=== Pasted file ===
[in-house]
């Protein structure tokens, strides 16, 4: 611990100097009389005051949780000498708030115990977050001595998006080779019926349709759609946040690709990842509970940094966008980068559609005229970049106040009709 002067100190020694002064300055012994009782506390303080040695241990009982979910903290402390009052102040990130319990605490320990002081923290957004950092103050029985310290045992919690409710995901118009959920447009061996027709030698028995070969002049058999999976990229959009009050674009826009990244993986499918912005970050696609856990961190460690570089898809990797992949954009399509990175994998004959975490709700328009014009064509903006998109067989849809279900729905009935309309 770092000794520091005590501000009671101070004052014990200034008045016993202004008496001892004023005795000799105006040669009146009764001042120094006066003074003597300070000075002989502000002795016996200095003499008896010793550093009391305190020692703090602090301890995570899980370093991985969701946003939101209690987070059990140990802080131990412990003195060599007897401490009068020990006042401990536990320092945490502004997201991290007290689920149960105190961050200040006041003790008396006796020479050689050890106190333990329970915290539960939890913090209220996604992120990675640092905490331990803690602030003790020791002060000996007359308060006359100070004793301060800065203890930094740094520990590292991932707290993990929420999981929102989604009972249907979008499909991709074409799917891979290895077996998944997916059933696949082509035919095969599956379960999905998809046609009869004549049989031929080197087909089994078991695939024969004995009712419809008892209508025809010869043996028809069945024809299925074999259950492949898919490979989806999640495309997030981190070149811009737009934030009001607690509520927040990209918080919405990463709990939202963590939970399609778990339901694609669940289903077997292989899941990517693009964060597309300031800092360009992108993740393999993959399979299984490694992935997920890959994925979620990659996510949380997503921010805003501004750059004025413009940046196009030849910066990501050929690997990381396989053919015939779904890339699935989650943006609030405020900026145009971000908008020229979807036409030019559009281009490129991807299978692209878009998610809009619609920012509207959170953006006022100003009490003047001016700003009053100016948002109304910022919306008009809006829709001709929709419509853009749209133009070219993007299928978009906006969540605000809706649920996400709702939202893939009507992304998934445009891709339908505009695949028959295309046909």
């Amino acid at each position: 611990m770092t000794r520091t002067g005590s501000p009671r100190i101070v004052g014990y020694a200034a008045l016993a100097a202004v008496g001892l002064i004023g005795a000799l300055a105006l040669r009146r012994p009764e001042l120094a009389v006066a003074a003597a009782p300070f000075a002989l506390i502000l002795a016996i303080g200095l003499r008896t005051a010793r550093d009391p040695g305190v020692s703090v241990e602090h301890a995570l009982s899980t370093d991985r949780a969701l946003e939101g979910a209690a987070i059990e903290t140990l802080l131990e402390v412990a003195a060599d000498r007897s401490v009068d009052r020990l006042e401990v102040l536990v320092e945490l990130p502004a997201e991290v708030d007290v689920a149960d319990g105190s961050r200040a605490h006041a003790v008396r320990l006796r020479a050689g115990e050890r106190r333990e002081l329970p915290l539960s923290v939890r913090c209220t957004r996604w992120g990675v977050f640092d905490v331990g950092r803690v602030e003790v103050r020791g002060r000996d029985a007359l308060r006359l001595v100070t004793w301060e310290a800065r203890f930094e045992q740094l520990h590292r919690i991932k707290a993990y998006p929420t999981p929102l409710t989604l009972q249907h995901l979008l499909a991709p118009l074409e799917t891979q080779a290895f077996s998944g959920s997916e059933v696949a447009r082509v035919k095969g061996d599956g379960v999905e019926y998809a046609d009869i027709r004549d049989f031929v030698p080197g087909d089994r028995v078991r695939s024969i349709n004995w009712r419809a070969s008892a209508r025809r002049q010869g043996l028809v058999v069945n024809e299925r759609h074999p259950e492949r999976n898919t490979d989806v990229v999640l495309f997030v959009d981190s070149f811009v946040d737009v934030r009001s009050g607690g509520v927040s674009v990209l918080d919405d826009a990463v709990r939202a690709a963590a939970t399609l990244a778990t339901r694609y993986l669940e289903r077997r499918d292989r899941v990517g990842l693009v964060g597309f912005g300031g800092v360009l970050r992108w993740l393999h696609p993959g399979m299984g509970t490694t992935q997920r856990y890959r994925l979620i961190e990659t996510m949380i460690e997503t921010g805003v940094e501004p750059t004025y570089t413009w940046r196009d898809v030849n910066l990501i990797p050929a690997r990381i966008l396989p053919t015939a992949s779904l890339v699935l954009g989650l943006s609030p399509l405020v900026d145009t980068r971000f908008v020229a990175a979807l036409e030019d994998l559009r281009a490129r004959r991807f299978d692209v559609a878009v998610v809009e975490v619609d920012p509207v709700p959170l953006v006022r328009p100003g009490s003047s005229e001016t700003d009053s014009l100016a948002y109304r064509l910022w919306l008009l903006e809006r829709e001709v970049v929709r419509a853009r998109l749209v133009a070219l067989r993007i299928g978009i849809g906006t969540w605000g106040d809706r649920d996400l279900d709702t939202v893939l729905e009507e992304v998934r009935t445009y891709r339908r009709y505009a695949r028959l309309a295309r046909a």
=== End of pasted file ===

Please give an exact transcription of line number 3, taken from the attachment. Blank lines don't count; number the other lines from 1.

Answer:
């Amino acid at each position: 611990m770092t000794r520091t002067g005590s501000p009671r100190i101070v004052g014990y020694a200034a008045l016993a100097a202004v008496g001892l002064i004023g005795a000799l300055a105006l040669r009146r012994p009764e001042l120094a009389v006066a003074a003597a009782p300070f000075a002989l506390i502000l002795a016996i303080g200095l003499r008896t005051a010793r550093d009391p040695g305190v020692s703090v241990e602090h301890a995570l009982s899980t370093d991985r949780a969701l946003e939101g979910a209690a987070i059990e903290t140990l802080l131990e402390v412990a003195a060599d000498r007897s401490v009068d009052r020990l006042e401990v102040l536990v320092e945490l990130p502004a997201e991290v708030d007290v689920a149960d319990g105190s961050r200040a605490h006041a003790v008396r320990l006796r020479a050689g115990e050890r106190r333990e002081l329970p915290l539960s923290v939890r913090c209220t957004r996604w992120g990675v977050f640092d905490v331990g950092r803690v602030e003790v103050r020791g002060r000996d029985a007359l308060r006359l001595v100070t004793w301060e310290a800065r203890f930094e045992q740094l520990h590292r919690i991932k707290a993990y998006p929420t999981p929102l409710t989604l009972q249907h995901l979008l499909a991709p118009l074409e799917t891979q080779a290895f077996s998944g959920s997916e059933v696949a447009r082509v035919k095969g061996d599956g379960v999905e019926y998809a046609d009869i027709r004549d049989f031929v030698p080197g087909d089994r028995v078991r695939s024969i349709n004995w009712r419809a070969s008892a209508r025809r002049q010869g043996l028809v058999v069945n024809e299925r759609h074999p259950e492949r999976n898919t490979d989806v990229v999640l495309f997030v959009d981190s070149f811009v946040d737009v934030r009001s009050g607690g509520v927040s674009v990209l918080d919405d826009a990463v709990r939202a690709a963590a939970t399609l990244a778990t339901r694609y993986l669940e289903r077997r499918d292989r899941v990517g990842l693009v964060g597309f912005g300031g800092v360009l970050r992108w993740l393999h696609p993959g399979m299984g509970t490694t992935q997920r856990y890959r994925l979620i961190e990659t996510m949380i460690e997503t921010g805003v940094e501004p750059t004025y570089t413009w940046r196009d898809v030849n910066l990501i990797p050929a690997r990381i966008l396989p053919t015939a992949s779904l890339v699935l954009g989650l943006s609030p399509l405020v900026d145009t980068r971000f908008v020229a990175a979807l036409e030019d994998l559009r281009a490129r004959r991807f299978d692209v559609a878009v998610v809009e975490v619609d920012p509207v709700p959170l953006v006022r328009p100003g009490s003047s005229e001016t700003d009053s014009l100016a948002y109304r064509l910022w919306l008009l903006e809006r829709e001709v970049v929709r419509a853009r998109l749209v133009a070219l067989r993007i299928g978009i849809g906006t969540w605000g106040d809706r649920d996400l279900d709702t939202v893939l729905e009507e992304v998934r009935t445009y891709r339908r009709y505009a695949r028959l309309a295309r046909a």